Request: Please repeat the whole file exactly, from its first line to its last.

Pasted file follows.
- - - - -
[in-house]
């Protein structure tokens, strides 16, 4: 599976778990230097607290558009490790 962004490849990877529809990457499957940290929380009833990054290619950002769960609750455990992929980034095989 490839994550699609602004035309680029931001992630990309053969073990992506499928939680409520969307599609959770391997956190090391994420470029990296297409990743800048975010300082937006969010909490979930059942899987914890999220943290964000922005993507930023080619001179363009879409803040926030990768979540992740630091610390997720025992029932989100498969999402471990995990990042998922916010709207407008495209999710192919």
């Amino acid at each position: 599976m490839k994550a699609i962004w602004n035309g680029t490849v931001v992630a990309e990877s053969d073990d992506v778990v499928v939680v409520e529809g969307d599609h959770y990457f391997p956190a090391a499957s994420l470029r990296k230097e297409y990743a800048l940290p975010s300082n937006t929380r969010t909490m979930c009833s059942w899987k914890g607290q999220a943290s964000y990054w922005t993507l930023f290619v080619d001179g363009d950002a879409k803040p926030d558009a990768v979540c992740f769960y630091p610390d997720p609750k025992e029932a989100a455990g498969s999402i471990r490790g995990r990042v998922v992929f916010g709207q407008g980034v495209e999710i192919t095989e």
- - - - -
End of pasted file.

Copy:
[in-house]
């Protein structure tokens, strides 16, 4: 599976778990230097607290558009490790 962004490849990877529809990457499957940290929380009833990054290619950002769960609750455990992929980034095989 490839994550699609602004035309680029931001992630990309053969073990992506499928939680409520969307599609959770391997956190090391994420470029990296297409990743800048975010300082937006969010909490979930059942899987914890999220943290964000922005993507930023080619001179363009879409803040926030990768979540992740630091610390997720025992029932989100498969999402471990995990990042998922916010709207407008495209999710192919």
């Amino acid at each position: 599976m490839k994550a699609i962004w602004n035309g680029t490849v931001v992630a990309e990877s053969d073990d992506v778990v499928v939680v409520e529809g969307d599609h959770y990457f391997p956190a090391a499957s994420l470029r990296k230097e297409y990743a800048l940290p975010s300082n937006t929380r969010t909490m979930c009833s059942w899987k914890g607290q999220a943290s964000y990054w922005t993507l930023f290619v080619d001179g363009d950002a879409k803040p926030d558009a990768v979540c992740f769960y630091p610390d997720p609750k025992e029932a989100a455990g498969s999402i471990r490790g995990r990042v998922v992929f916010g709207q407008g980034v495209e999710i192919t095989e």